Commissioned by Fondation Prince Pierre de Monaco
Composed between The Shadows of Time (1997) and Sur le même accord (2002),
Pièce sans titre « Muss es sein? » cryptically responds to the famous question (‘must it be?’) left by Beethoven on the score of his Quartet No. 16 but also refers to the recognisably open-ended nature of Dutilleux’s composition.
At the world premiere in 2000, it was programmed as a prelude to Beethoven's Ninth Symphony. To quote the programme note of the world premiere, ‘Dutilleux considered that the symphony could not be preluded by fanfares…so he imagined a piece that, while sometimes highlighting the virtuosity of the orchestral musicians, would encourage the listening to a feeling of contemplation, by the distant evocation of chorales whose repeated appearances silence instrumental flames and impose meditation.’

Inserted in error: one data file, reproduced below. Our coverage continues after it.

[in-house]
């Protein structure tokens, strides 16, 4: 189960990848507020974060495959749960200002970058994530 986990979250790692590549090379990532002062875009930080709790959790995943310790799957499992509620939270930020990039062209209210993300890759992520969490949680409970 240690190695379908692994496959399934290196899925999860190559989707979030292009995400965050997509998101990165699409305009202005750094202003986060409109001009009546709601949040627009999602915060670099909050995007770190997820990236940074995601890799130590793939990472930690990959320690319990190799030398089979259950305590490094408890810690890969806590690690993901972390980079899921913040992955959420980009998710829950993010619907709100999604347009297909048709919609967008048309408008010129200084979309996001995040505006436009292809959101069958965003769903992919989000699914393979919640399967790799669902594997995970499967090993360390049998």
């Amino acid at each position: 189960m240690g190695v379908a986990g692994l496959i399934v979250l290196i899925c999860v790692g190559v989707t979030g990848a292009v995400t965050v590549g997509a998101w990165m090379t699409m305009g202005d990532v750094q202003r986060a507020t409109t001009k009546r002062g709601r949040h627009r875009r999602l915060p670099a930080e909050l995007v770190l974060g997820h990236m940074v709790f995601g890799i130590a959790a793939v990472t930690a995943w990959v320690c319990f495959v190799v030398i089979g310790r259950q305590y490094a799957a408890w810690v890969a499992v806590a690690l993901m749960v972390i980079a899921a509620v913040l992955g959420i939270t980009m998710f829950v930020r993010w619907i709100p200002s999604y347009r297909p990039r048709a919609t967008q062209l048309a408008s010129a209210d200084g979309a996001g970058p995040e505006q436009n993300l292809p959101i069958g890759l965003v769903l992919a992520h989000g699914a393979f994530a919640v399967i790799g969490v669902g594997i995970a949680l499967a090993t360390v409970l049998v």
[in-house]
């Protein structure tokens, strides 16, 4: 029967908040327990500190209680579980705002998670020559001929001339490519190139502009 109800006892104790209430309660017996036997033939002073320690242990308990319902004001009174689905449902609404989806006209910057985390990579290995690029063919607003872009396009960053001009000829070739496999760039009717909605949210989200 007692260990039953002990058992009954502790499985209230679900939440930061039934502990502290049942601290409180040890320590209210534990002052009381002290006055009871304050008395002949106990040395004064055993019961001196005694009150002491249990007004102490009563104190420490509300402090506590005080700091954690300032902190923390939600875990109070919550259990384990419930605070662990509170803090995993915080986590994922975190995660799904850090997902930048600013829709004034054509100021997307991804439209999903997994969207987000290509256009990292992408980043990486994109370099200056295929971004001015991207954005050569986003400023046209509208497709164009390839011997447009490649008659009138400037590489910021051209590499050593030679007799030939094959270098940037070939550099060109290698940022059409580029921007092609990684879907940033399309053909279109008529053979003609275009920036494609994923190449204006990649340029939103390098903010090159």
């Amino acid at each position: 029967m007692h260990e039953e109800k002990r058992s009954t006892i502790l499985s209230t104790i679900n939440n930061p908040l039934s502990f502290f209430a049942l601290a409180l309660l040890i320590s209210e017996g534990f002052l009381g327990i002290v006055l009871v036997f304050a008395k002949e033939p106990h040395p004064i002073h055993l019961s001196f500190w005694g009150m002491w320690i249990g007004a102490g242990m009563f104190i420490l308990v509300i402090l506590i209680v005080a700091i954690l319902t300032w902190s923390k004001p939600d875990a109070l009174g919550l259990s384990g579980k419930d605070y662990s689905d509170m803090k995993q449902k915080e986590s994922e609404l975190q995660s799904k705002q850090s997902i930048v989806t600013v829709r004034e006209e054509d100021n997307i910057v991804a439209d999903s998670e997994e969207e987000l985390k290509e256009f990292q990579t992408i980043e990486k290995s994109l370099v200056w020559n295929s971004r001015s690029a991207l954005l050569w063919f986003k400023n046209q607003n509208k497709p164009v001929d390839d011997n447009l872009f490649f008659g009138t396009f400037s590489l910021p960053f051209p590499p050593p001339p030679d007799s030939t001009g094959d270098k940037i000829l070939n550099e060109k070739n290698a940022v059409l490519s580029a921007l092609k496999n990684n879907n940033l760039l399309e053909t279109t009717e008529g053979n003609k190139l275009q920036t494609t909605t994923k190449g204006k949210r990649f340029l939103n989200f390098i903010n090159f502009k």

As with the orchestration of Timbres, Espace, Mouvement, which excludes violins and violas,
Pièce sans titre’s instrumental effects and physical acoustics invoke an abstract space for meditation and contemplation. Pizzicati decending lines quickening in the lower strings (a real stylistic signature of Dutilleux’s) open the work before rich orchestral flushes interject, referring overtly to the ‘waves of light’ of his earlier composition The Shadows of Time.
Yet perhaps most notable are the distant, pensive chorales which are left to reverberate, like those which appear at the beginning of the sixth sequence of his Mystère de l’Instant or ‘Dominante bleue?’ from The Shadows of Time: inner reflections on the meaning of all existence.
Philharmonie de Paris/Maxime Joos
Preview the score